Hans stumbled out of the office in a daze. He had no idea how to smuggle dynamite out of the mine. The SS searched everyone, both as they entered and as they left. There were always several of them at the entrance.

The incident preoccupied him for days. The dynamite room was only open to him and a few other people. It had boxes of dynamite, all piled in a corner. Nobody kept track of it, because there was plenty to last several months at the very least. However, anyone entering had to sign in and out.

Getting it out of the room wasn't the hard part, though. That would be avoiding detection by the SS at the mine entrance. They did a full body search, and dynamite was too big to simply stuff under one's shirt or down one's trousers and hope to get away with it. Getting caught smuggling dynamite would brand one as a partisan, and the Germans were known to not waste much time dealing with partisans that they caught. They seldom even made it back to prison.

Hans' older brother - whom we shall call Franz - also worked in the mine, though he no longer lived at home. A few days after the meeting with Pieter, he noticed Hans looking preoccupied.

"Hans, what's wrong. You've been acting strange ever since you came back from your girlfriend's house." Hans hadn't seen his brother often enough or under the right circumstances to have explained what had happened. He assumed that their father had done so, but he wasn't sure.

Hans always told his family everything. It worked out better that way. He told Franz about the strange request, though he didn't mention who had made it. He also didn't mention the earlier incident. He just felt funny talking about it.

Franz thought about Pieter's request for a moment. He seemed thoughtful. "It is impossible for anyone to steal dynamite. They would catch you the first or second time that you tried it."

Hans nodded. He knew it would lead to his death. However, he felt obligated to Pieter and the others who had helped him. He had no idea what to do. Pieter could turn him in, too. This couldn't work out well.

Franz tapped him on the shoulder. "Hey, stop it, brother. I said it was impossible for you to do it. However, it isn't impossible for us to do it."

Hans looked up. He wasn't expecting this.

Franz continued. "Have you ever noticed anything odd about the guards?"

Odd? "No, they are just dirty SS. They are all horrible."

"Think about it. How many do you know?"

"Know? I don't know any of them. There are different ones there every single day!"

Franz smiled. "That's right. Have you ever seen the same SS at the mine from one day to the next?"

Hans thought about it. Come to think of it, there were always different faces there. He had no idea why. Perhaps it was considered a menial job by the Germans? Or perhaps it was just a task given to whoever was available that day. In any event, he didn't see the point to wondering about it.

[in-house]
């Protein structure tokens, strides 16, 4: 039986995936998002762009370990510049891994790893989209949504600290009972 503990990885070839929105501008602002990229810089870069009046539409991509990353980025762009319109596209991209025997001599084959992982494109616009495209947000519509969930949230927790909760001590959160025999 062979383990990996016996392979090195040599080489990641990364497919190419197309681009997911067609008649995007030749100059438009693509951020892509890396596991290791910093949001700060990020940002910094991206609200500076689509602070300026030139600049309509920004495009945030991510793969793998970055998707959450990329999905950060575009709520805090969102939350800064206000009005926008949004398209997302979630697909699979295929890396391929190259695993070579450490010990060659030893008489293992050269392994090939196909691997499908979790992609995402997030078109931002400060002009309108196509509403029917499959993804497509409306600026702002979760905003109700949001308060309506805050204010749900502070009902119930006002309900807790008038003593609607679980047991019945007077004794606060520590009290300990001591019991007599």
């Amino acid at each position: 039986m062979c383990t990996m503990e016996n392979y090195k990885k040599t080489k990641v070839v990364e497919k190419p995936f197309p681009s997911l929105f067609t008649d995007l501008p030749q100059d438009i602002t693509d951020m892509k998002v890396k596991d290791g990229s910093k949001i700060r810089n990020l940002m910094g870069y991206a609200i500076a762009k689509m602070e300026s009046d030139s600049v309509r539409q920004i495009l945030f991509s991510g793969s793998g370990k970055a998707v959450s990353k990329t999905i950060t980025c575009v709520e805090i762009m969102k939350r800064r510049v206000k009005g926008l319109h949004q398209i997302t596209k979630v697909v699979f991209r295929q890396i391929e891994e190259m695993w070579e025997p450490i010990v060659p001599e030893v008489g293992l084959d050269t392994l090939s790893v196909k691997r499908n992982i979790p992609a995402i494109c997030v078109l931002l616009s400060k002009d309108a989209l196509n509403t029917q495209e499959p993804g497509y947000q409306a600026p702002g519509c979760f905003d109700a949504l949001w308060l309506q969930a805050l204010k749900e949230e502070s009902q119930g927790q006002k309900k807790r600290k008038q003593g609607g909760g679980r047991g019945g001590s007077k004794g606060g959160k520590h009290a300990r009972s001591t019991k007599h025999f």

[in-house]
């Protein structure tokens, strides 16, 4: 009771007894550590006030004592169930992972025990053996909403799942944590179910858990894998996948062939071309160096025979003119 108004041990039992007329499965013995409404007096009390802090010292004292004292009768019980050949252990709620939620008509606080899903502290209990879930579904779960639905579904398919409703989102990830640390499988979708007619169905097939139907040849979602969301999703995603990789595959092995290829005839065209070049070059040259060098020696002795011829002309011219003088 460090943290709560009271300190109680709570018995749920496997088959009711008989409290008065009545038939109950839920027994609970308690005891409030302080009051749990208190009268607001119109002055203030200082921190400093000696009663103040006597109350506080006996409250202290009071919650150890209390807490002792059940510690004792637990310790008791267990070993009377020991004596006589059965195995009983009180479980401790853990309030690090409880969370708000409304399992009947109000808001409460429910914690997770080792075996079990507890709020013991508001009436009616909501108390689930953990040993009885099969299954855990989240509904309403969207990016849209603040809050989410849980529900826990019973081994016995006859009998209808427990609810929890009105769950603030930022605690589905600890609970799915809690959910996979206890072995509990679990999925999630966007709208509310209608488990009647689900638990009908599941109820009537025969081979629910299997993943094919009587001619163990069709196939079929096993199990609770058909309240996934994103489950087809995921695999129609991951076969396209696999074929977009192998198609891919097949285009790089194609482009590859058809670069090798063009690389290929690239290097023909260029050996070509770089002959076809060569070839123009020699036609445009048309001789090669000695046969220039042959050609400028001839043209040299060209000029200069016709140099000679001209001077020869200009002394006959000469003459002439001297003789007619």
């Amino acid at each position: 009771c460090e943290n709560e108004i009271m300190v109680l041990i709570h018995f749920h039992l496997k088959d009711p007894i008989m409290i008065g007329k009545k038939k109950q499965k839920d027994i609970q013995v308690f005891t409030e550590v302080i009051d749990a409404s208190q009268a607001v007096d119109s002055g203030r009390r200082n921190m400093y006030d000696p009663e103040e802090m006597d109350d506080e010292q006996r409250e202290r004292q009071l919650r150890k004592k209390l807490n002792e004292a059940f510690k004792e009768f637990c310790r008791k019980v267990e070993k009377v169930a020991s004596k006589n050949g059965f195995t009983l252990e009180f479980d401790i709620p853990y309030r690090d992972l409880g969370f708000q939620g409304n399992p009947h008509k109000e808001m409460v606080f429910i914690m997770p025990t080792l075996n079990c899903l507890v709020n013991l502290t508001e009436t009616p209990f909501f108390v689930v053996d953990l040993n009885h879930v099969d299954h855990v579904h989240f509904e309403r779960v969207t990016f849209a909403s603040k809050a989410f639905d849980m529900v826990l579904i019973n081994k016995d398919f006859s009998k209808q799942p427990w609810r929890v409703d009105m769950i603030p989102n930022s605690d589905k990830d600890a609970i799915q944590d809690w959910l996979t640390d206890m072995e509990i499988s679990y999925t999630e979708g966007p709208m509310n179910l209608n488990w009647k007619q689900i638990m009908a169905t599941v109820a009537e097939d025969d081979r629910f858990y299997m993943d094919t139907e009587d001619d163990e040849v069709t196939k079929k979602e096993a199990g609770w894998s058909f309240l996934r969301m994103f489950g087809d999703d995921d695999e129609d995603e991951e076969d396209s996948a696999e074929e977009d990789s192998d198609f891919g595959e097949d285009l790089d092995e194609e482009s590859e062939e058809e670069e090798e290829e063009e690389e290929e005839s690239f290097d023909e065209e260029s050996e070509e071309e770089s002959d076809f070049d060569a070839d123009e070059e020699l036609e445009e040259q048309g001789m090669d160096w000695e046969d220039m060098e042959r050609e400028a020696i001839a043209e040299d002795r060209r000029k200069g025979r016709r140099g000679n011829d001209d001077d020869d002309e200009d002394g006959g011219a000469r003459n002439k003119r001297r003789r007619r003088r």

Franz didn't wait for him to respond. He suddenly seemed excited, as if he had discovered gold in the mine or something instead of the filthy coal they dealt with every day.

"Brother, don't you see? That is how we are going to do this!"

"Do what? Smuggle out dynamite? The guards have nothing to do with this."

Smiling, Franz nodded. "That's right. The guards are always changing. They have no idea what happened in the mine yesterday, and they will have no idea what happened today when we go back tomorrow."

Hans shrugged. "So what? They always search you anyway. I don't want to get caught with dynamite whether the guards know me or not."

"Let's just say that I have an idea. We can try it out tomorrow."

"Tomorrow! I'm not smuggling out anything tomorrow! You're crazy!"

Nodding again, Franz explained what he had in mind. Hans didn't like it at all, but he agreed to go along with the idea, just so long as there wasn't any real dynamite involved.

It was a complicated plan. Just after the guard station was the locker room, where the men showered after work. Franz told Hans to go out at the end of the day, get searched, and then shower as usual. After that, though, the routine would change a little.

The next day, Hans left as usual. He stopped, was searched, and came back up the stairs from the showers. Instead of turning to the right and leaving, though, he turned to the left, back to the guards, and walked over to them.

"I have forgotten my lunch box in my locker. May I go and get it?"

The SS men barely looked at him. One waved him on.

The lockers were in another room down the corridor. Everybody ate lunch there, and they never took their boxes into the mine proper. Guards watched them as they ate and replaced their boxes in their lockers. Everything was tightly controlled, and there was no possibility of anyone putting something in their lunch boxes.

Hans went back in to the lunch room, grabbed his box, and walked out. He was so nervous that he felt as if he had left his own body. He held the lunch box with a death grip, and his nerves made it feel as if it weighed like a block of concrete. His wrist was cramped, and he could barely bend it. He wasn't even sure why he was nervous - this was just a test - but he feared the guards might think he was wasting their time. They had been known to beat up some of the men who had annoyed them.

With a forced smile, he waved the lunch box at the guards as he walked by and out toward the mine elevator. The SS men had already marked him on the sheet as having left, and didn't even look up at him from their newspapers.

Outside the mine, Franz was waiting. As soon as he saw Hans, he leapt up from where he was sitting and ran over. He looked down at the lunch box and seemed fascinated by it. Franz had a strange look on his face.

"So it worked? You didn't have any trouble?"

"Trouble? What trouble? I just did as you asked."

Franz laughed loudly, as though Hans had told the greatest joke of his life. Hans looked at him and couldn't tell if he was making fun of him or not, but it was a strange laugh and it made him nervous. Everything was just getting weird.

"That is excellent, Hans. Let's walk home together. I think we have solved our problem."